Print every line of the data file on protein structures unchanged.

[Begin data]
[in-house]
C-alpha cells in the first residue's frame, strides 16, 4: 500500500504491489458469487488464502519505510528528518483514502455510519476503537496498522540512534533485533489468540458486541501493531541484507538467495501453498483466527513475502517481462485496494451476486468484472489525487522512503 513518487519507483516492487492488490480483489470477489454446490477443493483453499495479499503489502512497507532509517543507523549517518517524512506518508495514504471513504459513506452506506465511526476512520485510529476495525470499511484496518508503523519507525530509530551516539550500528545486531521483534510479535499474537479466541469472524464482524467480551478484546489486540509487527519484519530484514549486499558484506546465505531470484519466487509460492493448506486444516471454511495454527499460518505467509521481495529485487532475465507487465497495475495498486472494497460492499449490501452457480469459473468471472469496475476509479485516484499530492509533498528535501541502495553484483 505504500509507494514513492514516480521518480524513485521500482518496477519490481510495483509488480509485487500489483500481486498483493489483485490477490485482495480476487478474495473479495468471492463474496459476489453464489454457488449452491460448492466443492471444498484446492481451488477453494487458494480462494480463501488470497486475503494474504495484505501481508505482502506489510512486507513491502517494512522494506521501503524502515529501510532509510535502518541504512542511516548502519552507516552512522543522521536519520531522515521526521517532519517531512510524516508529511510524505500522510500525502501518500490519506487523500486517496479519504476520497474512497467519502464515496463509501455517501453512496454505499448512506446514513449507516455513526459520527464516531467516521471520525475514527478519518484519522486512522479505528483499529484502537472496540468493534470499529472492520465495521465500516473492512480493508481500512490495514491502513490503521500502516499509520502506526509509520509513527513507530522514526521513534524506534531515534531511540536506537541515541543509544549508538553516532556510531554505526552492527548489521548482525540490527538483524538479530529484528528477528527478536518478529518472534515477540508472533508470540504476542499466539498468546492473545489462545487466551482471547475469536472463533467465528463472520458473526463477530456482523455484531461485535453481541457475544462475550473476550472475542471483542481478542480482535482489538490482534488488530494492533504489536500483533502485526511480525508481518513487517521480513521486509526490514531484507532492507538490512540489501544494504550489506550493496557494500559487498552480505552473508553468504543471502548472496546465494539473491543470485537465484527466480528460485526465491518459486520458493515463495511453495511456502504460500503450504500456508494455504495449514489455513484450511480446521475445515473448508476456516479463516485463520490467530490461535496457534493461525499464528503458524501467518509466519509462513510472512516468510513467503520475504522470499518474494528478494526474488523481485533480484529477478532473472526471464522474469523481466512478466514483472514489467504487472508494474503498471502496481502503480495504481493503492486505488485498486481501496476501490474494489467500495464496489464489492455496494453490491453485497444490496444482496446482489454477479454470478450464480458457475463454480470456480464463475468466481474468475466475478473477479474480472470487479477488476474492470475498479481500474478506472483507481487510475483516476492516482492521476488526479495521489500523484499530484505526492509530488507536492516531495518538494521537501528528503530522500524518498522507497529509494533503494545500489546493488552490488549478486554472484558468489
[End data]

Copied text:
[in-house]
C-alpha cells in the first residue's frame, strides 16, 4: 500500500504491489458469487488464502519505510528528518483514502455510519476503537496498522540512534533485533489468540458486541501493531541484507538467495501453498483466527513475502517481462485496494451476486468484472489525487522512503 513518487519507483516492487492488490480483489470477489454446490477443493483453499495479499503489502512497507532509517543507523549517518517524512506518508495514504471513504459513506452506506465511526476512520485510529476495525470499511484496518508503523519507525530509530551516539550500528545486531521483534510479535499474537479466541469472524464482524467480551478484546489486540509487527519484519530484514549486499558484506546465505531470484519466487509460492493448506486444516471454511495454527499460518505467509521481495529485487532475465507487465497495475495498486472494497460492499449490501452457480469459473468471472469496475476509479485516484499530492509533498528535501541502495553484483 505504500509507494514513492514516480521518480524513485521500482518496477519490481510495483509488480509485487500489483500481486498483493489483485490477490485482495480476487478474495473479495468471492463474496459476489453464489454457488449452491460448492466443492471444498484446492481451488477453494487458494480462494480463501488470497486475503494474504495484505501481508505482502506489510512486507513491502517494512522494506521501503524502515529501510532509510535502518541504512542511516548502519552507516552512522543522521536519520531522515521526521517532519517531512510524516508529511510524505500522510500525502501518500490519506487523500486517496479519504476520497474512497467519502464515496463509501455517501453512496454505499448512506446514513449507516455513526459520527464516531467516521471520525475514527478519518484519522486512522479505528483499529484502537472496540468493534470499529472492520465495521465500516473492512480493508481500512490495514491502513490503521500502516499509520502506526509509520509513527513507530522514526521513534524506534531515534531511540536506537541515541543509544549508538553516532556510531554505526552492527548489521548482525540490527538483524538479530529484528528477528527478536518478529518472534515477540508472533508470540504476542499466539498468546492473545489462545487466551482471547475469536472463533467465528463472520458473526463477530456482523455484531461485535453481541457475544462475550473476550472475542471483542481478542480482535482489538490482534488488530494492533504489536500483533502485526511480525508481518513487517521480513521486509526490514531484507532492507538490512540489501544494504550489506550493496557494500559487498552480505552473508553468504543471502548472496546465494539473491543470485537465484527466480528460485526465491518459486520458493515463495511453495511456502504460500503450504500456508494455504495449514489455513484450511480446521475445515473448508476456516479463516485463520490467530490461535496457534493461525499464528503458524501467518509466519509462513510472512516468510513467503520475504522470499518474494528478494526474488523481485533480484529477478532473472526471464522474469523481466512478466514483472514489467504487472508494474503498471502496481502503480495504481493503492486505488485498486481501496476501490474494489467500495464496489464489492455496494453490491453485497444490496444482496446482489454477479454470478450464480458457475463454480470456480464463475468466481474468475466475478473477479474480472470487479477488476474492470475498479481500474478506472483507481487510475483516476492516482492521476488526479495521489500523484499530484505526492509530488507536492516531495518538494521537501528528503530522500524518498522507497529509494533503494545500489546493488552490488549478486554472484558468489